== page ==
There is, however, one possible argument which runs in Mr Clarke's favour. Have a look at the graph on the right. That shows British interest rates and the savings ratio since 1970. You can see that the two lines pretty much track each other until the middle 1980s. When interest rates were high savings were high, and when they came down savings came down. There may not have been a strong causal relationship between the two, but there was some sort of relationship. Then in the mid-1980s things changed. Savings came down when interest rates went up. That was a key characteristic of the late-1980s boom. Now, in the uncertain mid-1990s, the reverse has happened. We have maintained a reasonably high savings ratio (maybe not high enough, but that is another issue) despite the fall in base rates.
Insecurity has meant that one of the more dangerous effects of overly- low interest rates has not happened, and arguably we actually need low interest rates to sustain the economy in this uncertain environment. Even if our present level of interest rates proves wrong, it does not matter too much; we can always stick them up again.
Nevertheless, a mistake by an electioneering Chancellor would be significant. There is plenty of evidence in the past of monetary errors as a result of an overly political judgement: policy was too loose in the 1980s partly because Nigel Lawson chose to shadow the German mark, and to hold down sterling we had to have inappropriately low rates. Going further back there was the Barber boom and further still, the Maudling boom. Clearly Tory governments are particularly prone to make errors of monetary policy, while Labour ones are prone to errors of fiscal policy.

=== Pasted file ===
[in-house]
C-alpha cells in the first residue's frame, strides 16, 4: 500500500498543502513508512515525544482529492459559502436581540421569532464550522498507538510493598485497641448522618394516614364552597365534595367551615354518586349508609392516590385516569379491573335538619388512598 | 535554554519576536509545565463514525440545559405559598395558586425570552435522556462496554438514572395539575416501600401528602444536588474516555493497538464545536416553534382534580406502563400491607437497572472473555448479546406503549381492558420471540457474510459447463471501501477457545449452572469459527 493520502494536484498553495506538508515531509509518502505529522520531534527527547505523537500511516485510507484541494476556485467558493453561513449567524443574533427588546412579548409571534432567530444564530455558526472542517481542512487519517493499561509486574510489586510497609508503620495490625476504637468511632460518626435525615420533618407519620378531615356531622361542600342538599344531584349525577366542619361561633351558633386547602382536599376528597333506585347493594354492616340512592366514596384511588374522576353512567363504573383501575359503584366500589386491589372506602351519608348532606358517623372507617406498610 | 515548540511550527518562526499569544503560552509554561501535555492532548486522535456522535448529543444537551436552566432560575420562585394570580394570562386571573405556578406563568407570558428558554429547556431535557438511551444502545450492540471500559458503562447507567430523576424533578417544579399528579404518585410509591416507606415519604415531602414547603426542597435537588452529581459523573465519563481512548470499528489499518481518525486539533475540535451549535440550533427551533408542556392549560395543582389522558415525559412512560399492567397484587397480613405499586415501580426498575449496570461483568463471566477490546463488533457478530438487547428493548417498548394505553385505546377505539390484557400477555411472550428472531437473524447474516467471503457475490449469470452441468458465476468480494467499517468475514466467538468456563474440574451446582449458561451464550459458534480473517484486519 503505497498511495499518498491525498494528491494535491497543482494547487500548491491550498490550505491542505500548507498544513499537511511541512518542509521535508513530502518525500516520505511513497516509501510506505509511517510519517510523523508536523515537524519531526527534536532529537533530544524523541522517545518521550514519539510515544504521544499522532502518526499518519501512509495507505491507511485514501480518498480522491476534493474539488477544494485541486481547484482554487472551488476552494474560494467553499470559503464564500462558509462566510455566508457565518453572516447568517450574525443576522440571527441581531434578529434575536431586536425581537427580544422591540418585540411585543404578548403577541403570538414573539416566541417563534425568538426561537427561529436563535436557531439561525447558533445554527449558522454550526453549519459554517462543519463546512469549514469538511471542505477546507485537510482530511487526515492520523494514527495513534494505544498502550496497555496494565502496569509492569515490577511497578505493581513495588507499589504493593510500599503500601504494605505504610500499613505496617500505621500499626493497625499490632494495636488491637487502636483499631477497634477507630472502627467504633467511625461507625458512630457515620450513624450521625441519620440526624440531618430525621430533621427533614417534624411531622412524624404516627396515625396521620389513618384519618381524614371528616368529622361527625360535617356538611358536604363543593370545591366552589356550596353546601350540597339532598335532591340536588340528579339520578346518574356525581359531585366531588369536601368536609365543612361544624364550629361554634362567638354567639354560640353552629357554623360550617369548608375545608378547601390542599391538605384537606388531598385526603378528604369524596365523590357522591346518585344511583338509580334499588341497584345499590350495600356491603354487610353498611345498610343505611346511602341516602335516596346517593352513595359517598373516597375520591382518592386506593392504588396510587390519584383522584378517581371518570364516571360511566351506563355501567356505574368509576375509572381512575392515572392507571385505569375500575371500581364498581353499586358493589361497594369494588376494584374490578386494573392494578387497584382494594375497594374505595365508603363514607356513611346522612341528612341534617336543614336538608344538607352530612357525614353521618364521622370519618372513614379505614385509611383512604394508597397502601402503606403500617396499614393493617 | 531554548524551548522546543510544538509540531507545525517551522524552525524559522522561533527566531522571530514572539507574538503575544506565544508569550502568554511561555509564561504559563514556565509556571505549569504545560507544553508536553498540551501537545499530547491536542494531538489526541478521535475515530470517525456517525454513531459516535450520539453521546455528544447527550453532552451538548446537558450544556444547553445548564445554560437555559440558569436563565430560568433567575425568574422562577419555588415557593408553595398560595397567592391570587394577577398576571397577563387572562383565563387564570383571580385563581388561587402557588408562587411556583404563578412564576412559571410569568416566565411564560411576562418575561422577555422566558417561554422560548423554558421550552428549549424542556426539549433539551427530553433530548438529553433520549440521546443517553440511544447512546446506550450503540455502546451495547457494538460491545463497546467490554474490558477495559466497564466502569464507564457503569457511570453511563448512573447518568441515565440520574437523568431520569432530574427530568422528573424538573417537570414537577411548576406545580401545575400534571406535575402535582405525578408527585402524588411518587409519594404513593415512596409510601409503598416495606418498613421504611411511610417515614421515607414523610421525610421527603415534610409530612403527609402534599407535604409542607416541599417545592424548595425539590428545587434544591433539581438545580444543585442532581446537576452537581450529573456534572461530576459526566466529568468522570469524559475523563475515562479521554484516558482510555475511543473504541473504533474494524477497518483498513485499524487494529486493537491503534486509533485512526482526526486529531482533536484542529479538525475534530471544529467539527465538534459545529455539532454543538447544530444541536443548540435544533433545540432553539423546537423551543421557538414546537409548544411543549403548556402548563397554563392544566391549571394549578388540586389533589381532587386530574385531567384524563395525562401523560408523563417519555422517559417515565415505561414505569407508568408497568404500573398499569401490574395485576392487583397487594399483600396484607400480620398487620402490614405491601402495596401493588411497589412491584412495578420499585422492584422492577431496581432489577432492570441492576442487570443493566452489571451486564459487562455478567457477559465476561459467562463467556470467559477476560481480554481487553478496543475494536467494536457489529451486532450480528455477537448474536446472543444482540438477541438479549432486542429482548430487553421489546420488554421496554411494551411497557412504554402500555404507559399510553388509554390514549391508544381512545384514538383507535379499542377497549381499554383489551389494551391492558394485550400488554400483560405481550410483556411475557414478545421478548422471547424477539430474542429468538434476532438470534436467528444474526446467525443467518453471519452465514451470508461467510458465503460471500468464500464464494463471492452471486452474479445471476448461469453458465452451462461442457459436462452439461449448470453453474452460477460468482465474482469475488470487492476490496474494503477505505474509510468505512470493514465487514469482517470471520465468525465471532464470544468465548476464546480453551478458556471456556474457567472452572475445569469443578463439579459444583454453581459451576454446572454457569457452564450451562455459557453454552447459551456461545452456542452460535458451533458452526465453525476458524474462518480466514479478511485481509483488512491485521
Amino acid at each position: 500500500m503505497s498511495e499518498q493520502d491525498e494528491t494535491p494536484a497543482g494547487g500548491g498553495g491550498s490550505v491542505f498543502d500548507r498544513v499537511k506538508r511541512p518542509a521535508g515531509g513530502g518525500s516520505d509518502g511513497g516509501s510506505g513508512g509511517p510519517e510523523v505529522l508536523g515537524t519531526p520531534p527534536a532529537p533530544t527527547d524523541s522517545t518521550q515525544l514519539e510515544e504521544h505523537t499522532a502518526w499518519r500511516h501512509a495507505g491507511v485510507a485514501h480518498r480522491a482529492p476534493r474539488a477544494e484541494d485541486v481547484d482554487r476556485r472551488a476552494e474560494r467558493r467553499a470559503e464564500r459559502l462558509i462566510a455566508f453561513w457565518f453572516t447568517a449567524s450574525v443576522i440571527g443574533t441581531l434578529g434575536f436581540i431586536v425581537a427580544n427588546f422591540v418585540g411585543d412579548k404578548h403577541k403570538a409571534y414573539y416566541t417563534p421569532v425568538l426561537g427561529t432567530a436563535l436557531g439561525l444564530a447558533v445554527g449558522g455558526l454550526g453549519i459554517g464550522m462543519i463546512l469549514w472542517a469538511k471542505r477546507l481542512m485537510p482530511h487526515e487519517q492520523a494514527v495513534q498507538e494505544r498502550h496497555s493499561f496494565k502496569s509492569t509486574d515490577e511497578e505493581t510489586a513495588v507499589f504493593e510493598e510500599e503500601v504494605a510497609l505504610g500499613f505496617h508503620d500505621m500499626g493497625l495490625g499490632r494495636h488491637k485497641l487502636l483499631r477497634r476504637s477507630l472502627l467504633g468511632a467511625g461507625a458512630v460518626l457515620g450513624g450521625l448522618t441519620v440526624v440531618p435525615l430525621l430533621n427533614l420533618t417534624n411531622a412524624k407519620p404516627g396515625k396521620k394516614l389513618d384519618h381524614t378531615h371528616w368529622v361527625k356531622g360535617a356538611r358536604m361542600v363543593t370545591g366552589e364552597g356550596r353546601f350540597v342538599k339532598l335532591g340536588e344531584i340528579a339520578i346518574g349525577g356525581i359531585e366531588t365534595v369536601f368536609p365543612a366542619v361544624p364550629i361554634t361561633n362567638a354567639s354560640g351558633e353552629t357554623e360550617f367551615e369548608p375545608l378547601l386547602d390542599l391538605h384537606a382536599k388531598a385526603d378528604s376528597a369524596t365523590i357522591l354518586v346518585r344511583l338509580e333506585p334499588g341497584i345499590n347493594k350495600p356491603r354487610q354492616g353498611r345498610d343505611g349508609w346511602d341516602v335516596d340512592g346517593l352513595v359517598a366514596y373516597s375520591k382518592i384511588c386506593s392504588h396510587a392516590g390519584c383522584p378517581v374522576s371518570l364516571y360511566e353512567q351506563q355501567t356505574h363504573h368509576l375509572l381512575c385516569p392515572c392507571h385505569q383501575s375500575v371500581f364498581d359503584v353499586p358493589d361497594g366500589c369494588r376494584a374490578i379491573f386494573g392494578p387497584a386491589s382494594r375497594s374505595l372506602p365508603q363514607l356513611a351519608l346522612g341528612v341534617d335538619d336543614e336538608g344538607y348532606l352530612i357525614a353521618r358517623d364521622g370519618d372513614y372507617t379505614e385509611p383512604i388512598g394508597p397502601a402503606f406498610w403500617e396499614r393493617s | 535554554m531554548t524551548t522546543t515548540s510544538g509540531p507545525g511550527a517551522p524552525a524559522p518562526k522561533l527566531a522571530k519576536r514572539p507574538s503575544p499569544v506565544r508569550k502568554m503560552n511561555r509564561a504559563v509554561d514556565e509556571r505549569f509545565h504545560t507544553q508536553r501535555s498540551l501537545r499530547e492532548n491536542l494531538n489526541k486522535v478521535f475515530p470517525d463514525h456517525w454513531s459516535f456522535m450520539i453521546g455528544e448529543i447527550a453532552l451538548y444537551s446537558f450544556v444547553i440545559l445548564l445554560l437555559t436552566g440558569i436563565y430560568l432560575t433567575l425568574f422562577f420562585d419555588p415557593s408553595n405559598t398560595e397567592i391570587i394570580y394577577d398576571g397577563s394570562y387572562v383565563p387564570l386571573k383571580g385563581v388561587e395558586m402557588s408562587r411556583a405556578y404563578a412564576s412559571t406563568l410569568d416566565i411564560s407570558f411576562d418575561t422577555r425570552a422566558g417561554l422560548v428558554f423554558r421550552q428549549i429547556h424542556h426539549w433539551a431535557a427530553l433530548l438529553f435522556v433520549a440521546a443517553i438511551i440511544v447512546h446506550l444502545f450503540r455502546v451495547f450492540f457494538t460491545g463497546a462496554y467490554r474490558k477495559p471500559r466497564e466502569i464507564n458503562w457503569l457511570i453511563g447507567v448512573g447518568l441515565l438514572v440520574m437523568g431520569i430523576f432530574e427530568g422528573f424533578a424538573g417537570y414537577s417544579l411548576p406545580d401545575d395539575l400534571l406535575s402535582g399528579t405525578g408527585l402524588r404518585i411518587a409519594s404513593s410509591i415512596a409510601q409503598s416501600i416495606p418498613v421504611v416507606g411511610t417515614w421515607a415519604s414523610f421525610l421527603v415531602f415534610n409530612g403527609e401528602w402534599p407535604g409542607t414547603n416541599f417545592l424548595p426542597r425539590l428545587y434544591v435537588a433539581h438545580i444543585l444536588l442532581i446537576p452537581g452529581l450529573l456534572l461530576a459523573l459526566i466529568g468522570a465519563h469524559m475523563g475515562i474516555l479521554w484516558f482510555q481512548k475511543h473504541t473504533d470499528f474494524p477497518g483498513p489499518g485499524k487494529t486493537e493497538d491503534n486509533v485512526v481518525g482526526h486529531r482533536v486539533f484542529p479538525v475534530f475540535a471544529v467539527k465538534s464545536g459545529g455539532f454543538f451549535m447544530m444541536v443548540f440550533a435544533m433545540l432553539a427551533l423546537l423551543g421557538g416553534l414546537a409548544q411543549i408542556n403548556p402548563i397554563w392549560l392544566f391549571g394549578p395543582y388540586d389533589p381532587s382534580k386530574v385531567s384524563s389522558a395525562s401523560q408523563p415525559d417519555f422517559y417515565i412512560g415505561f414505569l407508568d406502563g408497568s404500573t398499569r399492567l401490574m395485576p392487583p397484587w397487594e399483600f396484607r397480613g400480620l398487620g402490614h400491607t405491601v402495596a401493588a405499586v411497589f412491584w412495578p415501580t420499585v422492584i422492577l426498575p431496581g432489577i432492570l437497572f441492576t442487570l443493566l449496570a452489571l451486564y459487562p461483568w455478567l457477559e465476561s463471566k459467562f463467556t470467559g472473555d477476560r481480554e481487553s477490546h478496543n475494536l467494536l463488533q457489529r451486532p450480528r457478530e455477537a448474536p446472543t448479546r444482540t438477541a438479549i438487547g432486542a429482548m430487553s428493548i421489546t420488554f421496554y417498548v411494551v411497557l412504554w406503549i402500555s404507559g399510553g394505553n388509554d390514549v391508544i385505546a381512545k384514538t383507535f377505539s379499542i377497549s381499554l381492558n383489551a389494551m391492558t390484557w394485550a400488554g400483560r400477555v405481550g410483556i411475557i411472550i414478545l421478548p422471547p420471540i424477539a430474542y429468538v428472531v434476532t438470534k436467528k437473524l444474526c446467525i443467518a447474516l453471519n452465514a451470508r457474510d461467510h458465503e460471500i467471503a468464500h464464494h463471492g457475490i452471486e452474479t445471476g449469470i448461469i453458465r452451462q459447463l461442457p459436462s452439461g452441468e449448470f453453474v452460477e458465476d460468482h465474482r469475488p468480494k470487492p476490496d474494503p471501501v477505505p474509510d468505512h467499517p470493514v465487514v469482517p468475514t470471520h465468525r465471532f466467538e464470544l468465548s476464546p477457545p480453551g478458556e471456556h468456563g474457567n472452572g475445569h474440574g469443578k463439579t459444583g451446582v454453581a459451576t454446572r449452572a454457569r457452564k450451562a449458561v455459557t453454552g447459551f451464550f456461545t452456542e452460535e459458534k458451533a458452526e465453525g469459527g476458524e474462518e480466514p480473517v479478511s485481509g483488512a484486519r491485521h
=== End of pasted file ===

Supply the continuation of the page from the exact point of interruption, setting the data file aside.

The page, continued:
One of the effects of the Maastricht Treaty has been to give central banks all around Europe greater independence, with the effect that the Britain is now unusual in retaining the formal control over short-term rates in the Treasury. So it does seem likely that in the life of the next parliament some further measures will be taken to heighten the Bank's independence. Labour is in part committed to it, and the Tories would probably be forced in the same direction. Central bank independence is a bit like privatisation: once one country starts doing it, others have to follow.
So it will happen. Nevertheless, the Bank's authority as an independent body will be vastly greater if it can be shown to have been right a couple of times about monetary policy. Independence is not simply enshrined in a charter, though the legal form does matter a lot. Independence is enhanced by market credibility. The US Federal Reserve has that; so does the Bundesbank. The Bank of England will need, over a period of years, to build it. Getting wrong-footed last year by the Chancellor did not help.
So if Mr Clarke is wrong and that last rate cut proves an error, and assuming the Bank did oppose it, we may end up with quite a satisfactory outcome. We will have had an interest rate cut which has to be reversed, but will not be particularly damaging to the real economy. And we will have a significantly stronger Bank of England, which will have won its spurs by opposing pre-election rate cuts.
If, on the other hand, Mr Clarke proves right after all - another 10- 1 bet comes off - he will be allowed a quiet chuckle. The Bank, for its part, will look a bit soft. But that has happened before.